Top positive review
Classic Patchett With a Few Flaws
Reviewed in the United States on May 22, 2020
I am hesitant to start this book. It’s the last Ann Patchett novel that I haven’t read. After this I’ll be a completist in a starved wasteland of hope that she will continue to write. I choose to read this now because I am eager to regain momentum in my reading and Patchett has a way with words that stirs my innards around so my heart feels like it’s in my lungs, every breath beating and aching. Alright, maybe that’s a bit too dramatic. But what’s the right analogy to capture the power that such a beautiful writer can wield? When Patchett is at her best, I feel myself inside each character. Their actions make perfect sense because they match my emotions. Their flaws and missteps are greeted with empathy because they are my own failings. Their history is intertwined with my own. Their love feels comfortable and thrilling and it fills my thoughts to bursting. All this praise should really be directed to Bel Canto which is the most beautiful book I have ever read. But Patchett always finds a way to highlight the nuances of non-traditional love in trying circumstances. I’m anxious to see what Taft holds, I have a feeling Patchett will find a way to open my eyes anew to truth and beauty. I guess that’s a lot of pressure to put on a book. Oh well, here we go.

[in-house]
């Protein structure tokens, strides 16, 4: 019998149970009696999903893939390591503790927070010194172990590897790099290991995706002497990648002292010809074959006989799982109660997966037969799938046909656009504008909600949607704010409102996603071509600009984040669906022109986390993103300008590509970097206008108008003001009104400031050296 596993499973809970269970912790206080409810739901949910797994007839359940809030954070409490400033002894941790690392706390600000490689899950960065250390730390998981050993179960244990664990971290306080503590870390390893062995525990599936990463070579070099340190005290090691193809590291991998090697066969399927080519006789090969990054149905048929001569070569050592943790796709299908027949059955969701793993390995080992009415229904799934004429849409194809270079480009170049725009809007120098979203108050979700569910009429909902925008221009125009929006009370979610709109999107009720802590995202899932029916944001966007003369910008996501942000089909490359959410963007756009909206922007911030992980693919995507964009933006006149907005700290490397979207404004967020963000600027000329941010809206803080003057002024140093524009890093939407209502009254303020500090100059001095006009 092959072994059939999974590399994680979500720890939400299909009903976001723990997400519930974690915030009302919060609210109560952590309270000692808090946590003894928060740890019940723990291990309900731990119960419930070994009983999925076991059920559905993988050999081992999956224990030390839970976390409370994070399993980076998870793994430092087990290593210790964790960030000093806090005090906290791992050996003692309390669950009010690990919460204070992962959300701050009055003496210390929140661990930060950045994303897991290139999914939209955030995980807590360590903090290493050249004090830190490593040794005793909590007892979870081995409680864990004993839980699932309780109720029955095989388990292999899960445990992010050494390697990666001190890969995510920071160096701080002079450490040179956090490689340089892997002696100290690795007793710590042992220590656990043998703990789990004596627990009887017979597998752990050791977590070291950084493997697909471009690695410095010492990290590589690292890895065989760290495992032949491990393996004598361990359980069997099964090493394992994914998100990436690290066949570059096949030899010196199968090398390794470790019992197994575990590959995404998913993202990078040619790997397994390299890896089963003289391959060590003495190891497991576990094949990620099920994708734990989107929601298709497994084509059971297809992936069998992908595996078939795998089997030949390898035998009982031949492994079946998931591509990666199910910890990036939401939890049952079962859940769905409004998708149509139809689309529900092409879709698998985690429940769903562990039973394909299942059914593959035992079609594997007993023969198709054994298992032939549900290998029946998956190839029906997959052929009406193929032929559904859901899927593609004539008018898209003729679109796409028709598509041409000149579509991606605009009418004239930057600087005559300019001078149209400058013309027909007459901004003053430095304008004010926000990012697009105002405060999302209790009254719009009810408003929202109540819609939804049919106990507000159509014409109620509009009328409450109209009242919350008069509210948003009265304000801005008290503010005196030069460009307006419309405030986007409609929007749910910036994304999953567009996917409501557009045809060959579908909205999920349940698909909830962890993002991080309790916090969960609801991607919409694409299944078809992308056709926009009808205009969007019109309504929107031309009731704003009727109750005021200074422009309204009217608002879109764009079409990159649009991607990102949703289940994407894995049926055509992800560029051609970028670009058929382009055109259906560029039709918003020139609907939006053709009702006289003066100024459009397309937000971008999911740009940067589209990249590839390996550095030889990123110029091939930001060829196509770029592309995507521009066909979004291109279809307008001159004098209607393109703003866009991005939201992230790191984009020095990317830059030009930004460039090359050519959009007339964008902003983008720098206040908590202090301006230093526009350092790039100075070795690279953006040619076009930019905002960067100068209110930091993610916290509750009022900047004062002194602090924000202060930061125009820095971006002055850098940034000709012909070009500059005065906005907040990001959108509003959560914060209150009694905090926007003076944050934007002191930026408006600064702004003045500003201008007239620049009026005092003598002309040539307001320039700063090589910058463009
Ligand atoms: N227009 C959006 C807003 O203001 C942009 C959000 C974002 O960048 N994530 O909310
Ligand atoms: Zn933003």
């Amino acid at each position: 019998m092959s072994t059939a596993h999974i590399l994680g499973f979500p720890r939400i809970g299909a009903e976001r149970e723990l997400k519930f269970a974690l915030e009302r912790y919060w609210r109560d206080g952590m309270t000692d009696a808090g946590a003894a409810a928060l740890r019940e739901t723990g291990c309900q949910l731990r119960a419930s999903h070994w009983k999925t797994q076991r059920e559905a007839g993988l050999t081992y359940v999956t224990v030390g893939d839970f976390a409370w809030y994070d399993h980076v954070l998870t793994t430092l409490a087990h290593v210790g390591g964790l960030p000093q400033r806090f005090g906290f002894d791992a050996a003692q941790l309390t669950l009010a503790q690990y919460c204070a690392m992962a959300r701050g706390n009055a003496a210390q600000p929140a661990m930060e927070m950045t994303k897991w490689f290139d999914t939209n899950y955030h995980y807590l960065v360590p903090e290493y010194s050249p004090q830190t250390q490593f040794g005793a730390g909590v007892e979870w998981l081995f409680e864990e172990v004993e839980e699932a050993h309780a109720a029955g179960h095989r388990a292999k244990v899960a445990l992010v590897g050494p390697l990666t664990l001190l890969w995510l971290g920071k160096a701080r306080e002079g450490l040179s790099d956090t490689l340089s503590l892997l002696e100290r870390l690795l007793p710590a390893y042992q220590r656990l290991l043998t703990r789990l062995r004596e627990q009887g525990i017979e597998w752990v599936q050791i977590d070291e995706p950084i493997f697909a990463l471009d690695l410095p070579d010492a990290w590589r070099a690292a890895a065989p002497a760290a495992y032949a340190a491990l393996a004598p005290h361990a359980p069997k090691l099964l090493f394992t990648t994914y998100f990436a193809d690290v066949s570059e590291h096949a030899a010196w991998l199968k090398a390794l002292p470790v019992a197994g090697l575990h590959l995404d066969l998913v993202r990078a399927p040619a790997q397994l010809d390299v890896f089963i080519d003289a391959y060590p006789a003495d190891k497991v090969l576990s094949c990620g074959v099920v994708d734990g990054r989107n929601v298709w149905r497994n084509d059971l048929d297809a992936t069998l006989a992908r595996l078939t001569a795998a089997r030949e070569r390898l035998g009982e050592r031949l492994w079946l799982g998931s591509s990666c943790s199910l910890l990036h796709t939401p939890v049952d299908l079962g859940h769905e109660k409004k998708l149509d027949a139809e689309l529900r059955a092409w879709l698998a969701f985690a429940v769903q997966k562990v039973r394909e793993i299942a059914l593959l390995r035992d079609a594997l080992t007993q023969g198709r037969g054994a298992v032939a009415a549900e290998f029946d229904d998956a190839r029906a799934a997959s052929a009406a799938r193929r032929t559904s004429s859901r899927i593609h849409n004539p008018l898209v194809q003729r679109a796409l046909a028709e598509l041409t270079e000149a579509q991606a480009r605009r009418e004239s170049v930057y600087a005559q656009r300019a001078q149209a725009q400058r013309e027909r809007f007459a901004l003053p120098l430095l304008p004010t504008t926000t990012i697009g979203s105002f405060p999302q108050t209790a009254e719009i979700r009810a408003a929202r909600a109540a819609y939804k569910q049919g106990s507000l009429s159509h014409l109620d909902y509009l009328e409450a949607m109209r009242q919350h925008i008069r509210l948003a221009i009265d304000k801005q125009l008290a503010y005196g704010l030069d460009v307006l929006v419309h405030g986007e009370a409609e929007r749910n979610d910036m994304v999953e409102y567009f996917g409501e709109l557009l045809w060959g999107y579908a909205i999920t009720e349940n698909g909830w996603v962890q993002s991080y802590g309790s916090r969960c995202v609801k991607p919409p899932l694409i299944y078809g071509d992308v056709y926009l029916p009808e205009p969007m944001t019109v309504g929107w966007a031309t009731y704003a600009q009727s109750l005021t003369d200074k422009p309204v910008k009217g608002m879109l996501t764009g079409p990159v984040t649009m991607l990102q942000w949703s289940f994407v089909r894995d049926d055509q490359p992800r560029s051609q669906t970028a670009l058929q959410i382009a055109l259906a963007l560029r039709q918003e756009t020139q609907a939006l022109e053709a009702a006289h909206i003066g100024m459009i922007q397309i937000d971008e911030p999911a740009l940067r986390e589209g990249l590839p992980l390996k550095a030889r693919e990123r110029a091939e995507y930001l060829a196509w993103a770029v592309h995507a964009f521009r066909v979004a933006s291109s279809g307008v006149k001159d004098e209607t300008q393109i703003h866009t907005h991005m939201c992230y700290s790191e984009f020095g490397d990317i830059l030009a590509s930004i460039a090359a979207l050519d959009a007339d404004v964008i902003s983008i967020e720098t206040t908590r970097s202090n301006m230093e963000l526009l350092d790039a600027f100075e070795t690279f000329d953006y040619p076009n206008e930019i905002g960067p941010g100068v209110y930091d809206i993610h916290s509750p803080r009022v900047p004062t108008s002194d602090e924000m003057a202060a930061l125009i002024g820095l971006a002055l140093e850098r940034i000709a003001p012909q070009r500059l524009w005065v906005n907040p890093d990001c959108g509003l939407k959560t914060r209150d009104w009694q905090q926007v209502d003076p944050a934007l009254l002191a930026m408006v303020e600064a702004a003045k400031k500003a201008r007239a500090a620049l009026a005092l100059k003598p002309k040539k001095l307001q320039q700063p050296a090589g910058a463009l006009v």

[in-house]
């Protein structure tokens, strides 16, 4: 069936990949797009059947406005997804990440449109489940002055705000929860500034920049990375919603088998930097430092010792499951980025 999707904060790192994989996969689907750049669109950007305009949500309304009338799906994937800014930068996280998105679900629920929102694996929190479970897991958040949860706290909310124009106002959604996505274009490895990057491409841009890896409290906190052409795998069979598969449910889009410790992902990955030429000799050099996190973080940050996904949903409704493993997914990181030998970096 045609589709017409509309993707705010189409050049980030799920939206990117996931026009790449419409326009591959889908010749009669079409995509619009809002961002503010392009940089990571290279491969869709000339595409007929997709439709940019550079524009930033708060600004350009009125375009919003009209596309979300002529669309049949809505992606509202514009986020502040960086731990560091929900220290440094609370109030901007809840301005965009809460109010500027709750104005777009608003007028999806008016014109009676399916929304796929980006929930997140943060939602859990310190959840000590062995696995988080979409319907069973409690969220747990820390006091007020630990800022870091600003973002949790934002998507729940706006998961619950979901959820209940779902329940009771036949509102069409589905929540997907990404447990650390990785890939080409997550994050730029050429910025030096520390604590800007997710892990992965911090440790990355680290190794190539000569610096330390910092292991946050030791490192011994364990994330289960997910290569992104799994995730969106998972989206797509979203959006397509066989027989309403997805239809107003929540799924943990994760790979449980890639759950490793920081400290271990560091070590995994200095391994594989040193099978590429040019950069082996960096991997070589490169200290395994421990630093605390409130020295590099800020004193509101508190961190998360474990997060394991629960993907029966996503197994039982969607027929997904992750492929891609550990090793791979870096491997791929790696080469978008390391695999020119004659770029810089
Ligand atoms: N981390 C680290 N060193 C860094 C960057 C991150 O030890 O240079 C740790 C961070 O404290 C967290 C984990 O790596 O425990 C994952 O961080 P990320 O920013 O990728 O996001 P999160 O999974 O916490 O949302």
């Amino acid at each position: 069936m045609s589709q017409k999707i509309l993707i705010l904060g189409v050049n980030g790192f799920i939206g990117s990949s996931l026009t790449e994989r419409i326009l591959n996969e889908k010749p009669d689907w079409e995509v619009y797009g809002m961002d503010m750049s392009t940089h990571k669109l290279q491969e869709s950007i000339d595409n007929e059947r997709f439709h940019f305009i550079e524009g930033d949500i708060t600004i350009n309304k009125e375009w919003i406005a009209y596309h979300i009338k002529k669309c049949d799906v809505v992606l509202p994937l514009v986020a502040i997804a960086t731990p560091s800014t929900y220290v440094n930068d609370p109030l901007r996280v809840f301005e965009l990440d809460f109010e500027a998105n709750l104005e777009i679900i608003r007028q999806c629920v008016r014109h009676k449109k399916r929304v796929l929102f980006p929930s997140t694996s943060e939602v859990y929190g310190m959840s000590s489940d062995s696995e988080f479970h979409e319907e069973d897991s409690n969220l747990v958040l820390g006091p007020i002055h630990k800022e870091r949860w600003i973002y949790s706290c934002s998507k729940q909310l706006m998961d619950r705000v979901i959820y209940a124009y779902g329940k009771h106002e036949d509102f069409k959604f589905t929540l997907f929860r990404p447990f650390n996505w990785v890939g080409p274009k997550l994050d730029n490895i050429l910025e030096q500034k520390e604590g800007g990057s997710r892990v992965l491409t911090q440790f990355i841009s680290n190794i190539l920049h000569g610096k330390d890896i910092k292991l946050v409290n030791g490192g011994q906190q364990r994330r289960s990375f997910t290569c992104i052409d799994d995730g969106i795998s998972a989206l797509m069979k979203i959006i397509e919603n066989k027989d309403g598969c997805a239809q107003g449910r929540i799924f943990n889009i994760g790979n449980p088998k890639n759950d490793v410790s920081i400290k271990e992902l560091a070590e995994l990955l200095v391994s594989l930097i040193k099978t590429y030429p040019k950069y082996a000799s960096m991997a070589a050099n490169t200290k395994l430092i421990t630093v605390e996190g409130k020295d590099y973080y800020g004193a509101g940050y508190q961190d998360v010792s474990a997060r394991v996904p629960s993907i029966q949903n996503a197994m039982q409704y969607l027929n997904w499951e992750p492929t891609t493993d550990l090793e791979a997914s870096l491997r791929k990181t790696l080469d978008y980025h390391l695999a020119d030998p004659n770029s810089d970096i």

And we’re done. It was great, classic Patchett. The story traces the intersection of people at a bar in Memphis. There is the manager, John Nickel, who is a competent, hard-working, put upon man. He’s the father of a son who has moved to Miami and a drummer who gave up his art to become a father. He hires Fay, a young girl with daddy issues and a drug-dealing brother, Carl. Fay falls for John and tensions ensue. The mother of John’s child is moving back into town. Her sister sleeps with John. John’s son is anxious to be with his father. Carl turns violent when John interrupts his drug dealing. John is drawn to Fay even though he knows the relationship is fraught with difficulties. All the while the reader is taken through flashbacks to the life and death of Fay and Carl’s father, Taft. It explains some of the emotions and motivations for their actions in Memphis while showing a different life that was distorted by Taft’s death. The novel is intricate but easy to read. The characters are honest and real and the story moves quickly toward an exciting, if somewhat unresolved, climax. Patchett’s writing is less lyrical than some of her works, but there is still poetry in her descriptions and truth in her characters. A worthwhile journey into the complicated emotions in the depths of our hearts.